AI art by Midjourney

Post-pandemic economy: Economy still suffering from COVID-19

Carter Schaffer

Published 10:40 p.m. CST December 14, 2022

There is a strong connection between the economy’s gross domestic product, unemployment rate and inflation, and recessions impact these factors the largest. However, these cumulative numbers don’t always translate on smaller scales like Manhattan, Kansas.

US GDP changes, inflation rates and unemployment rates of the 21st century

There are different levels of connection between economic factors and major recessions. For example, every major recession features a spike in unemployment and a fall in inflation due to lower demand for goods and services. This is because recessions are a slowdown in economic activity, meaning less money is being circulated from businesses and individuals alike.

The National Bureau of Economic Research declares major recessions, and defines them as, according to its website, “a significant decline in economic activity that is spread across the economy and lasts more than a few months.” Its three criteria — “depth, diffusion, and duration” — drive the decision-making process. A deep economic downturn may offset a short-lived duration. This explains why the COVID-19 recession marks an exception as the shortest-defined recession in U.S. history.

The unemployment rate and recessions have the most clear-cut relationship among these economic interactions. Although inflation typically falls during recessions and GDP reflects the effects of recessions, both fluctuate during normal times more erratically than the unemployment rate. The unemployment rate always rises during and sometimes shortly after a recession, then slowly decreases over time until the next recession hits.

The U.S. Bureau of Labor Statistics calculates the unemployment rate by taking the number of unemployed as a percentage of the nonfarm labor force. The inflation rate is calculated from the U.S. Inflation Calculator by taking the current month’s CPI divided by the same month one year prior. The GDP is calculated by the Philadelphia Federal Reserve Bank looking back at quarter-over-quarter growth from the Bureau of Economic Analysis’s data.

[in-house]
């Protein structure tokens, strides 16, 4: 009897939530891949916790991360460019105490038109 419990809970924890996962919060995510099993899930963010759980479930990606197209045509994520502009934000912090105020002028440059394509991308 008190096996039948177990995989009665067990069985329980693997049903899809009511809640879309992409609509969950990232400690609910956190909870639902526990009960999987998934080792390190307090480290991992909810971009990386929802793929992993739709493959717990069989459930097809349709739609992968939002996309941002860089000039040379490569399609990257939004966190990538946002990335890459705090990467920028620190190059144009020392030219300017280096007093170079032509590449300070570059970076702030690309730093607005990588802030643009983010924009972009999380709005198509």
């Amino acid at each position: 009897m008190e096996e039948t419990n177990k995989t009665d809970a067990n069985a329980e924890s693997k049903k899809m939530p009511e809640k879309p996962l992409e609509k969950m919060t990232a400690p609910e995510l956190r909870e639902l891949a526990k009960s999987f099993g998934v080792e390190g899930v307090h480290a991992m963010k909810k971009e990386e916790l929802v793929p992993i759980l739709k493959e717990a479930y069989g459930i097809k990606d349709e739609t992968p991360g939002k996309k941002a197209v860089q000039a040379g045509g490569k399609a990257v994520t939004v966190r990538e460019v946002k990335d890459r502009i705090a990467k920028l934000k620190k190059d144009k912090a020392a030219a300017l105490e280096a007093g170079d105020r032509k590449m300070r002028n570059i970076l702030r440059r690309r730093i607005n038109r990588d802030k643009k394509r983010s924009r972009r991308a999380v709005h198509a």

How the FOMC comes into play

Since recessions impact the economy so negatively, it’s up to the Federal Open Market Committee to help curve its effects and keep recessions as short as possible to get the economy back on track. The FOMC controls the federal funds rate which is, according to the Federal Reserve, “the interest rate at which depository institutions lend reserve balances to other depository institutions overnight.”

Typically, the FOMC raises the interest rate to curve inflation and lowers it when a recession hits. A higher federal funds rate means a higher interest rate on loans from banks while lower federal funds rates decrease interest on loans. This means raising the interest rate cools off inflation caused by high economic activity and lowering the interest rate increases economic traffic that may otherwise be discouraged by an economic recession.

However, times occur where inflation rises as the GDP drops. In quarters one and two of 2022, the federal funds rate continued to climb due to high inflation despite a minor recession. According to the U.S. Inflation Calculator, the average inflation rate this year sits at 8.2%, the highest it’s been since 1981. Weathering this record-high number has taken priority over jumpstarting the economy, but fortunately the economy has started turning around in quarter 3 of 2022.